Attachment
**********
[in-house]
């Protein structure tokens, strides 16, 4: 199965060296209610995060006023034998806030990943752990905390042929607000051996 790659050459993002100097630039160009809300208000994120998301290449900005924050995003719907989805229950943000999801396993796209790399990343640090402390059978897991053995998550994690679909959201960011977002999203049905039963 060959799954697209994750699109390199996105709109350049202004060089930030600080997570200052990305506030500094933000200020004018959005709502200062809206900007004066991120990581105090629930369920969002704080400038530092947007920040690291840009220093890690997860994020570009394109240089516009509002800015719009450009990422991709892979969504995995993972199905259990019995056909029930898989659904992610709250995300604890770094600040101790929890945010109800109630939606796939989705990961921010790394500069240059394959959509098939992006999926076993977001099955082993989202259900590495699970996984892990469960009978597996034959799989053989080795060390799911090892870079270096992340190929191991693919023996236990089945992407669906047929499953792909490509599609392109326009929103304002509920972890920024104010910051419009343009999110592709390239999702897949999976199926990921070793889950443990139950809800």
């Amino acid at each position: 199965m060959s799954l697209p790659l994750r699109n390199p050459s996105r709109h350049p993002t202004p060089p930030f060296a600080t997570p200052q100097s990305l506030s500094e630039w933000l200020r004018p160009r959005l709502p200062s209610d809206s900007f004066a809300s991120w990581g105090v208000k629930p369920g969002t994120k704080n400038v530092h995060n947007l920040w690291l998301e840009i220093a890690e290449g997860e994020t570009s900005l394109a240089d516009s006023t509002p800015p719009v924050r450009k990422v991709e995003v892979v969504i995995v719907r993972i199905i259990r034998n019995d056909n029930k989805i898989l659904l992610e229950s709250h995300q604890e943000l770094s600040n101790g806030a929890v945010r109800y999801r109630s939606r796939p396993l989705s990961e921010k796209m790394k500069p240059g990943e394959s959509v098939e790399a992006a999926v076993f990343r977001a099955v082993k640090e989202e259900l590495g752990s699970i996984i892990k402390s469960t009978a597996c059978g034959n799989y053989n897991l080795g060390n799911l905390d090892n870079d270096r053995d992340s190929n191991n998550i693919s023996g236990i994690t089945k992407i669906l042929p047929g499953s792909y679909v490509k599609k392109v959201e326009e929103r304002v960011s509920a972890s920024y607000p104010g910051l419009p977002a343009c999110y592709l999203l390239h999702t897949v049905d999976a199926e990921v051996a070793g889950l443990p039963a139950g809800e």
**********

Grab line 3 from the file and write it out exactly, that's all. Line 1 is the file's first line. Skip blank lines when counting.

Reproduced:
């Amino acid at each position: 199965m060959s799954l697209p790659l994750r699109n390199p050459s996105r709109h350049p993002t202004p060089p930030f060296a600080t997570p200052q100097s990305l506030s500094e630039w933000l200020r004018p160009r959005l709502p200062s209610d809206s900007f004066a809300s991120w990581g105090v208000k629930p369920g969002t994120k704080n400038v530092h995060n947007l920040w690291l998301e840009i220093a890690e290449g997860e994020t570009s900005l394109a240089d516009s006023t509002p800015p719009v924050r450009k990422v991709e995003v892979v969504i995995v719907r993972i199905i259990r034998n019995d056909n029930k989805i898989l659904l992610e229950s709250h995300q604890e943000l770094s600040n101790g806030a929890v945010r109800y999801r109630s939606r796939p396993l989705s990961e921010k796209m790394k500069p240059g990943e394959s959509v098939e790399a992006a999926v076993f990343r977001a099955v082993k640090e989202e259900l590495g752990s699970i996984i892990k402390s469960t009978a597996c059978g034959n799989y053989n897991l080795g060390n799911l905390d090892n870079d270096r053995d992340s190929n191991n998550i693919s023996g236990i994690t089945k992407i669906l042929p047929g499953s792909y679909v490509k599609k392109v959201e326009e929103r304002v960011s509920a972890s920024y607000p104010g910051l419009p977002a343009c999110y592709l999203l390239h999702t897949v049905d999976a199926e990921v051996a070793g889950l443990p039963a139950g809800e």